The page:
Director Alex Cox Crosses the Border to Take on Law Enforcement



It’s weird to see English director Alex Cox, so acclaimed for his famed films Repo Man and Sid & Nancy testify that his personal favorite of all of his own films is 1991’s Highway Patrolman (El patrullero).  This sentiment comes not from a studio publicity package generated for the film’s theatrical release, but rather as part of the considerable amount of newly created bonus content for this very Blu-ray release, courtesy of Kino Lorber.  

Filmed and spoken entirely in Spanish and populated entirely by unknown actors, Highway Patrolman is, admittedly, something of a tough sell.  Though Cox’s own considerable notoriety at the time, having recently come off of those aforementioned celebrated films, certainly would’ve proven a draw worth exploiting, there’s little reason to doubt the soft spoken and earnest filmmaker’s claim, particular at this point in his all-but-vanished career.  The question is, will the same hold true for new audiences.

This considerably packed Blu-ray edition of Highway Patrolman comes off of a brief recent theatrical run, also spearheaded by Kino Lorber.  For the occasion, Cox supervised the creation of a new 4K restoration of the film, which was also used to source this 1080p transfer.  Shot entirely on location in and around the Mexican regions of Sierra de Organos, Sombrerete, Zacatecas, the country’s dusty and desolated splendor truly shines through thanks in large part to this re-release effort.  

Just who is this highway patrolman, anyway?  He is none other than a naive young nobody named Pedro Rojas (a fully committed Roberto Sosa), a well-intentioned guy initially looking to make a difference.  That idealism doesn’t last long once he worms his way onto the police force, which is quickly shown to be nothing more than a transparent cash racquet fueled by all-important ticket quotas.  The monumental horsecrap of it all puts him onto a morally devoid path, slowly chipping away at his conscience all the while.  Not only does he impulsively marry a lawbreaking woman he barely knows in the spur of a moment (Zaide Silvia Gutiérrez), he keeps a mistress on the side (Vanessa Bauche).  Things go cataclysmic for Pedro in rapid succession, leaving him awash in guilt and a slave to self-pity.  When he’s given the opportunity to upgrade his patrol car to one that isn’t a disastrous piece of junk, he refuses out of sheer self-flagellation.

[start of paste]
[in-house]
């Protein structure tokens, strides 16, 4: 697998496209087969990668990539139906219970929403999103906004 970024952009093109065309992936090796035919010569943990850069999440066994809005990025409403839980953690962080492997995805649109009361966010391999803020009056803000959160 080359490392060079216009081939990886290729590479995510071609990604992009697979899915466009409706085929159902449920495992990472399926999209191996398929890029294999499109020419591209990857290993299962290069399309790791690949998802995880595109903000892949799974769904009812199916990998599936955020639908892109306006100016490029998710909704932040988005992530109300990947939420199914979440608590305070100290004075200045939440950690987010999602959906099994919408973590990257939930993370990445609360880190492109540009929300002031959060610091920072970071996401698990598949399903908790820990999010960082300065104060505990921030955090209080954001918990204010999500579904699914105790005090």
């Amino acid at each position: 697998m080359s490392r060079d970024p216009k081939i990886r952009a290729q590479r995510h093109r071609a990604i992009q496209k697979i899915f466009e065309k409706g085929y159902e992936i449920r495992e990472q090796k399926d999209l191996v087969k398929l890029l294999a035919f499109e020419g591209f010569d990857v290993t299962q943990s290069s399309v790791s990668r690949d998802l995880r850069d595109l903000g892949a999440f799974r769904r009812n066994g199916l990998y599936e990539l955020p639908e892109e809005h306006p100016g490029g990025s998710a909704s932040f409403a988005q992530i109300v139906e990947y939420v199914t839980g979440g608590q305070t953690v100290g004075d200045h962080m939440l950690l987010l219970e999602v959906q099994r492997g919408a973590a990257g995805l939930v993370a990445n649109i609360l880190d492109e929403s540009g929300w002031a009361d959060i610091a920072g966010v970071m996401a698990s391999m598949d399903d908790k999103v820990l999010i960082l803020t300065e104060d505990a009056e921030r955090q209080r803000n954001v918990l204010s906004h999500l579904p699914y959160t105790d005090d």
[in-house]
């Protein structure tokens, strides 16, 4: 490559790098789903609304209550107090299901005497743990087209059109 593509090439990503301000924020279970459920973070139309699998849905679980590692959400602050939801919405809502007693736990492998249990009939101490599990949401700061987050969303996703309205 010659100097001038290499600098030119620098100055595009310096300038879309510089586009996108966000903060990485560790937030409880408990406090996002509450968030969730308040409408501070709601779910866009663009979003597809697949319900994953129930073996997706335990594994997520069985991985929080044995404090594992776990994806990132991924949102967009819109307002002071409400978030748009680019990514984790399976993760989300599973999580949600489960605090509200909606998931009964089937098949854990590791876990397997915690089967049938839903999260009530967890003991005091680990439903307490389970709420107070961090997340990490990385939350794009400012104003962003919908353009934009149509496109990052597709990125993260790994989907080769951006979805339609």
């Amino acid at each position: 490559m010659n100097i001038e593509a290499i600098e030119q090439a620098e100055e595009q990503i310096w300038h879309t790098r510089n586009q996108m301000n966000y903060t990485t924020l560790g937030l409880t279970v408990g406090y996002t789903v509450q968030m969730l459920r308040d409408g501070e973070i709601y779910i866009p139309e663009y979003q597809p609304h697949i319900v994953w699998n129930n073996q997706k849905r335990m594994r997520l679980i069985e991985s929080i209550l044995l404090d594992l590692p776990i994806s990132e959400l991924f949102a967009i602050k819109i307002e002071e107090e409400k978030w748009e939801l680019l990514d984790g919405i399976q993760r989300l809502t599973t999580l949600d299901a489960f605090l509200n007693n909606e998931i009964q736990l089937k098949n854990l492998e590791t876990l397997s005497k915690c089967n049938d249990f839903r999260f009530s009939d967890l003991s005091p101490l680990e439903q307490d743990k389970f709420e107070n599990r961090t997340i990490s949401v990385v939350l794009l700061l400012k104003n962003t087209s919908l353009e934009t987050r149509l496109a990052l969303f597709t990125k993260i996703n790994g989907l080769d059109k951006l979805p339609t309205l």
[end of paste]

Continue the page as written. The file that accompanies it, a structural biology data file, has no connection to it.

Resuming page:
Full of some of the most engaging and expertly executed handheld camerawork witnessed in any movie of its pre-digital period, Cox goes for broke with the steadicam, at one point following Pedro as a desperate call for help from his compatriots just as his vehicle fails him on a lonesome road, leaving him to hobble to their aid on an injured leg, arriving too late at their skirmish, and then veering into the desert to find whoever might’ve survived.  Bravura stuff, both motivated and fully effective.

With crime in Mexico being a reoccurring hot topic in today’s political sphere, this fresh spotlighting of Cox’s you-are-there narrative cops, robbers, and cops that are robbers could be considered more relevant than ever.  Though the protagonist falls far short of any “good cop” archetypes, never let it be said that Highway Patrolman glorifies or sugarcoats its local issues corruption and crime.  It’s all quite central, and at times rather violent, though the film’s relatively music-free soundscape and the story’s sheer unpredictability of what the next moment will bring lends the whole thing a strange sense of dark humour.  

Alex Cox and Kino Lorber have left no stone unturned in their effort to make this Blu-ray something special.  The vast amount of stuff included, both newly created and vintage, harkens back to the early days of DVDs, when studios worked to justify as many “special features” bullet points as possible on the backsides of their cases.  Here’s the rundown for this one:

• 2018 intro by Alex Cox

• Audio Commentary by director Alex Cox and writer/producer Lorenzo O’Brien

Patrulleros & Patrulleras – Featurette (35:48)

Edge City – Short film by Alex Cox -aka- Sleep Is for Sissies (35:47)

From Edge City to Mapimi – Featurette (5:31)

• “Even Stones Bleed Out Here: Highway Patrolman Rides Again” – Limited Edition Booklet Essay by Simon Abrams

• 2018 Re-release Trailer

• Newly Commissioned Art by Jacob Phillips

Yes, it’s a lot.  Almost too much for something as off-kilter and out of left field as this.  Of primary interest is the Edge City inclusion and accompanying mini-documentary.  Edge City, aka Sleep is for Sissies is the filmmaker’s first directorial work and is in fact a project from him time as a film student at UCLA.  It’s an anarchic piece that’s significant in demonstrating the roots of something like Highway Patrolman, and how it’s non-conformity to Cox’s other films actually renders it all the more of a piece with the better end of his greater filmography.

Is Highway Patrolman truly all that refreshingly unconventional?  A movie about a corrupt cop being put through the wringer may sound formulaic, but Cox is enough of a confident risk-taker that Highway Patrolman never approaches such dismal territory.  Rather, it fully occupies the dismal territory it does approach, sirens a-blazing.  Because if a deceptively tranquil Englishman such as Alex Cox opting to make a full-on Mexican cop movie/art film in Spanish that’s been well received by the few who’ve seen it doesn’t floor your pedal to the metal, consider yourself guilty of the non-moving violation of lacking true cinematic curiosity.